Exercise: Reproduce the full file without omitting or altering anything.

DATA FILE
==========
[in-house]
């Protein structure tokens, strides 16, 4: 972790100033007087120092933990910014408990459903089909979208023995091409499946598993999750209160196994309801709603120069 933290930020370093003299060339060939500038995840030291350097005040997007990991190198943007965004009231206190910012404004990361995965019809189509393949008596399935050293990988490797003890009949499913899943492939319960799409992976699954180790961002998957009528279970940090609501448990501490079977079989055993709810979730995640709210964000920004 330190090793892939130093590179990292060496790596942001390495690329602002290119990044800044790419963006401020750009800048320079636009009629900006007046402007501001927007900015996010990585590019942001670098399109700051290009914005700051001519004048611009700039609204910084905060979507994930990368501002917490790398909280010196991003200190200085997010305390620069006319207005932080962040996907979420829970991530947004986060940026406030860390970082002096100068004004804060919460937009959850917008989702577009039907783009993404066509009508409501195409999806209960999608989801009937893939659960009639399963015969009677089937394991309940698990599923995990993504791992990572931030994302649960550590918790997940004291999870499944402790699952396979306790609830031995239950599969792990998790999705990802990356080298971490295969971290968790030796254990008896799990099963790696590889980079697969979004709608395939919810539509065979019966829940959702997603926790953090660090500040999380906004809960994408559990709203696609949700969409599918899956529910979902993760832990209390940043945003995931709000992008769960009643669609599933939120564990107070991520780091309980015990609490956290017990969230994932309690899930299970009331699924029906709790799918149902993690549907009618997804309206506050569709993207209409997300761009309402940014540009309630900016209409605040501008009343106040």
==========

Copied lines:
[in-house]
């Protein structure tokens, strides 16, 4: 972790100033007087120092933990910014408990459903089909979208023995091409499946598993999750209160196994309801709603120069 933290930020370093003299060339060939500038995840030291350097005040997007990991190198943007965004009231206190910012404004990361995965019809189509393949008596399935050293990988490797003890009949499913899943492939319960799409992976699954180790961002998957009528279970940090609501448990501490079977079989055993709810979730995640709210964000920004 330190090793892939130093590179990292060496790596942001390495690329602002290119990044800044790419963006401020750009800048320079636009009629900006007046402007501001927007900015996010990585590019942001670098399109700051290009914005700051001519004048611009700039609204910084905060979507994930990368501002917490790398909280010196991003200190200085997010305390620069006319207005932080962040996907979420829970991530947004986060940026406030860390970082002096100068004004804060919460937009959850917008989702577009039907783009993404066509009508409501195409999806209960999608989801009937893939659960009639399963015969009677089937394991309940698990599923995990993504791992990572931030994302649960550590918790997940004291999870499944402790699952396979306790609830031995239950599969792990998790999705990802990356080298971490295969971290968790030796254990008896799990099963790696590889980079697969979004709608395939919810539509065979019966829940959702997603926790953090660090500040999380906004809960994408559990709203696609949700969409599918899956529910979902993760832990209390940043945003995931709000992008769960009643669609599933939120564990107070991520780091309980015990609490956290017990969230994932309690899930299970009331699924029906709790799918149902993690549907009618997804309206506050569709993207209409997300761009309402940014540009309630900016209409605040501008009343106040």